Schroders' Brookes: Brexit Stops Me Buying UK Stocks

UK equities are attractive, but Brexit uncertainty is stopping Schroders' head of multi-manager Marcus Brookes from backing them for now

David Brenchley 26 July, 2018 | 2:41PM
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UK equities, UK stocks, Brexit, UK economy, Schroders

UK equities are “clearly attractive”, according to Schroders’ head of multi manager Marcus Brookes, but Brexit uncertainty means the fund manager won't back his view.

While professional asset allocators are waking up good value to be found in the UK stock market, private investors disagree.

Morningstar Direct data show investors have withdrawn £14.5 billion from funds in the Investment Association UK All Companies sector since the beginning of 2016. Schroders says that many of its clients have never before owned less of the UK market in their portfolios.

But take Brexit out of the equation, says Brookes, and he says, "I think it’s clear we’d want to be overweight".

The price/earnings ratio on UK stocks is not demanding, earnings forecasts are not too bullish and there’s plenty of upside to sterling from current levels.

“If I was a corporate raider based in Japan or Europe or the US, I’d be looking at UK stocks thinking ‘my god, I can buy a world-class franchise on 15 times earnings where the earnings forecasts are pretty modest’,” Brookes adds.

In fact, Brookes says that one fund run by him and Caspar Rock, chief investment officer at Cazenove Capital, bought more UK equities in the first quarter of 2018. At that point, he says, the FTSE All-Share was down 9% since the start of the year, seemingly due to changing US monetary policy. “That didn’t make any sense.”

However, while he admits the attractions are obvious if you took Brexit out of the equation, he concludes “for the time being, we just can’t”. “While this is going on, we need to be very cognisant of the challenges Brexit brings.”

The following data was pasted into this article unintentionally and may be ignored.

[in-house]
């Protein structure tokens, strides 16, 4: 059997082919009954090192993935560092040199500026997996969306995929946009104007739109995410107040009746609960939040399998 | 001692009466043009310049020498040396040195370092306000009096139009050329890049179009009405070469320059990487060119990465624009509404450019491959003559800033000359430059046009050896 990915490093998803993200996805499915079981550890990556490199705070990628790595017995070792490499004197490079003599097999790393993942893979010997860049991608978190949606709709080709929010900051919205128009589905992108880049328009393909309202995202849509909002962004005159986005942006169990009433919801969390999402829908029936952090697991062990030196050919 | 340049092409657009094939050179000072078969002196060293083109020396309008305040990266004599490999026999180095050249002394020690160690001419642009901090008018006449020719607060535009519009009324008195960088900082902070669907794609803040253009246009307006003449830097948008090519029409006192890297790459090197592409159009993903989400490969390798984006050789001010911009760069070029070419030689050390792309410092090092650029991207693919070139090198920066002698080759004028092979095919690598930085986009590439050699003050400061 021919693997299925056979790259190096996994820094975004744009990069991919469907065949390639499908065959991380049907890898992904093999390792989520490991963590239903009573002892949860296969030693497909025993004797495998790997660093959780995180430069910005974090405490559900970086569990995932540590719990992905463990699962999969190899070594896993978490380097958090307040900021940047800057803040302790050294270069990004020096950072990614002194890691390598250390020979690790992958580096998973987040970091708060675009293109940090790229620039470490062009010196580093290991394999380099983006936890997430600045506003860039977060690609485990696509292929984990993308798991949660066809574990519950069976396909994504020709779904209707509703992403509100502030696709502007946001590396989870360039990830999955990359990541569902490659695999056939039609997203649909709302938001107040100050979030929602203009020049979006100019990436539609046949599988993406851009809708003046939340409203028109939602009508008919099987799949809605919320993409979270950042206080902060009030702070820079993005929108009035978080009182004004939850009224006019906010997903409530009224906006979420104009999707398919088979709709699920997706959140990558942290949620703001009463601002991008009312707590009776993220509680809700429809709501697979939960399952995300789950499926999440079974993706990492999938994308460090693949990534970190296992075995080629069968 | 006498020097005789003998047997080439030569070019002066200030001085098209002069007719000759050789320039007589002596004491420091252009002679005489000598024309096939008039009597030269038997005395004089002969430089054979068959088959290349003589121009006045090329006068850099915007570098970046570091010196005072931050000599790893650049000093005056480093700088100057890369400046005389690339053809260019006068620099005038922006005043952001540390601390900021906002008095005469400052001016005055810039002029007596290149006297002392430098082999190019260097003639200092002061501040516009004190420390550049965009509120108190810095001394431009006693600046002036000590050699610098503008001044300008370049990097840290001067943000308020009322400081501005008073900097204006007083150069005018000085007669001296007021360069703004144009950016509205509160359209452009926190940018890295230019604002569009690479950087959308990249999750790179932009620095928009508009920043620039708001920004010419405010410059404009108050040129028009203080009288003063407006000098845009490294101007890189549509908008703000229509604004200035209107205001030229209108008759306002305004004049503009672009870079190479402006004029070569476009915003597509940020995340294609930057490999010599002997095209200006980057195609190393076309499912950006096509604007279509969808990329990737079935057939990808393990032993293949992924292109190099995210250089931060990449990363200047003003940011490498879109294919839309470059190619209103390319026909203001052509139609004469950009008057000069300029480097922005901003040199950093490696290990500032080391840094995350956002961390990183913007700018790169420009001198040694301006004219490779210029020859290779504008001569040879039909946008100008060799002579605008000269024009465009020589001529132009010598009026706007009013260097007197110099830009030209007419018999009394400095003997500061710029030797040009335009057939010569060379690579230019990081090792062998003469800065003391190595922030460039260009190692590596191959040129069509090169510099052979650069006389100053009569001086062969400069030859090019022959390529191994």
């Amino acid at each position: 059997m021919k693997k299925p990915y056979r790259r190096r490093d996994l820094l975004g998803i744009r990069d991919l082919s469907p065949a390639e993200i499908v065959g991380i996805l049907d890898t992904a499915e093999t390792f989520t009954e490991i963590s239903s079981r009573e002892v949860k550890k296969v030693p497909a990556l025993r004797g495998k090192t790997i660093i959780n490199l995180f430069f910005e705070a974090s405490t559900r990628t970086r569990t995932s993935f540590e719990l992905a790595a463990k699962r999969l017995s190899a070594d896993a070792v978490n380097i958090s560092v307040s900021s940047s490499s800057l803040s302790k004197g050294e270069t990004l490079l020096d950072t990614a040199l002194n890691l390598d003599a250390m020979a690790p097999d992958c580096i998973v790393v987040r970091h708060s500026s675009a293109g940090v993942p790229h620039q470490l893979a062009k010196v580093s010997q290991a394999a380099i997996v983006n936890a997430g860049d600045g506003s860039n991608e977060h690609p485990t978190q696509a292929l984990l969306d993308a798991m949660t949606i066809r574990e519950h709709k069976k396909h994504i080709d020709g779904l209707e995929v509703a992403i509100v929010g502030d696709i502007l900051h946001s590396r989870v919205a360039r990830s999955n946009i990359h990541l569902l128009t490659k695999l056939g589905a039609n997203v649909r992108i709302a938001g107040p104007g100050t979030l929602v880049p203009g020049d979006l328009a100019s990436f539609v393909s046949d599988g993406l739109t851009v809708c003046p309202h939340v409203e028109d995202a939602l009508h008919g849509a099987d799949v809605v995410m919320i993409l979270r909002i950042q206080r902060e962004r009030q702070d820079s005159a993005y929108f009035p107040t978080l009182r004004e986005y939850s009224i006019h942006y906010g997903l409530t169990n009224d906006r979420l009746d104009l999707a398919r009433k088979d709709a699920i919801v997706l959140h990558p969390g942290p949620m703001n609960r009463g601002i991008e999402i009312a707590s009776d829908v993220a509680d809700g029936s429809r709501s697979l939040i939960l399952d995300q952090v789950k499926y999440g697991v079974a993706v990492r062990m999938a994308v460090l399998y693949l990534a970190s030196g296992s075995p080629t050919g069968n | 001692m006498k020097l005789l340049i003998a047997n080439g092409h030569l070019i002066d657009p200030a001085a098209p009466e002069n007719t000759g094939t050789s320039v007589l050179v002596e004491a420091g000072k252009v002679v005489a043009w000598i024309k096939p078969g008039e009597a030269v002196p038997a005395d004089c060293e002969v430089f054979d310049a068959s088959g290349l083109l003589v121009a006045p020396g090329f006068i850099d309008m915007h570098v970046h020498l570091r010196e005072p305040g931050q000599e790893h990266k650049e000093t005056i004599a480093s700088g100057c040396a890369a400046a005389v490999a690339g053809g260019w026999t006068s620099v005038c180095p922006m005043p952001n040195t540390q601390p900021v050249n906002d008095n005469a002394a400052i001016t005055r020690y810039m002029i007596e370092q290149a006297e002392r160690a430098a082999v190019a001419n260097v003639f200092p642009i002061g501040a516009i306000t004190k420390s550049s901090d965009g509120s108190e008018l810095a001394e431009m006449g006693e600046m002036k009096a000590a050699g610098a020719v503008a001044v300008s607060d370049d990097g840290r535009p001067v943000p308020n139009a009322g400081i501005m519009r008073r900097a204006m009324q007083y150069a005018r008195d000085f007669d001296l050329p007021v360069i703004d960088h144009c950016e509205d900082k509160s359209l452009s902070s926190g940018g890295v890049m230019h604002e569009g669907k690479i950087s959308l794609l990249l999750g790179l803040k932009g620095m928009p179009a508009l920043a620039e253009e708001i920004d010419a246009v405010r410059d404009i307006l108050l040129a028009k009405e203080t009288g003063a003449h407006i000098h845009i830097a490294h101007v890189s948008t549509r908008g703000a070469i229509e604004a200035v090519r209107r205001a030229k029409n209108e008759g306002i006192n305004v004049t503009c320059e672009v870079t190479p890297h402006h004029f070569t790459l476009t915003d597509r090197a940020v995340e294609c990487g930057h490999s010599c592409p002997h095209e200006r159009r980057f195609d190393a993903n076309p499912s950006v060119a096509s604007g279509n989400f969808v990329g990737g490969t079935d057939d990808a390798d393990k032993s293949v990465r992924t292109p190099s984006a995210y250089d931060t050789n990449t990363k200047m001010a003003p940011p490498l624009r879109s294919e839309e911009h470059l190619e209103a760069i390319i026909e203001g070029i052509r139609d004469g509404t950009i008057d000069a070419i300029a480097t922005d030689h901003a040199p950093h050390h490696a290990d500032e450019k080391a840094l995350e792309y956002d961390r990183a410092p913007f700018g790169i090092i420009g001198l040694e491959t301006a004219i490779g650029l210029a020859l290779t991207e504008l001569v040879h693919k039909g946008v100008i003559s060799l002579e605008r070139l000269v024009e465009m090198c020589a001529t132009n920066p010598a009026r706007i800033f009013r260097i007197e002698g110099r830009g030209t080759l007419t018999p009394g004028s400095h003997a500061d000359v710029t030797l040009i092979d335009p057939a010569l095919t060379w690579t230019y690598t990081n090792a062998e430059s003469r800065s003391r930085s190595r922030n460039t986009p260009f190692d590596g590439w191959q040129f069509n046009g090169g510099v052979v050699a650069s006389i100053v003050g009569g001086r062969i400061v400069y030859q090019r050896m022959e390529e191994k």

However, Brookes doesn’t rule out a change in positioning on the UK in the future. “When we get a clear view about what Brexit’s going to mean for UK economy, for UK business, I would be very willing to make a strong bet one way or the other on the UK,” he continues.

UK Not a Great Proxy For Global Equities

Rock, on the other hand, is much less optimistic on the UK. He says Cazenove has been underweight UK equities for some time. One reason for this is difference of opinion between the colleagues is Rock’s positivity for growth-type stocks, as opposed to Brookes’ current value-bias.

Rock notes that, despite the high proportion of UK blue-chip firms’ earnings coming from overseas, the UK market is not a great proxy for global equities. Take the tech sector as an example. Global equities indices have a 23% weighting to technology names, with the FANGs – Facebook, Amazon, Netflix and Google, and BATs – China tech names Baidu, Alibaba and Tencent, making up the bulk of that.

In comparison, tech accounts for just 1% of the UK market. “And when Micro Focus (MCRO) has a profit warning that proportion halves,” he cautions. That’s an important factor because tech companies have been the driving force in the latter stages of the current 10-year bull market in equities.

It’s also underweight healthcare compared to its global peers. Instead, the bulk of the UK market is made up of financials and commodities, which are cyclical industries that have been a drag on performance for a number of years now.

Combine that with Brexit uncertainty and economic growth that has gone from being the fastest-growing G7 economy between 2013 and 2016 to the slowest since the referendum in mid-2016.

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David Brenchley

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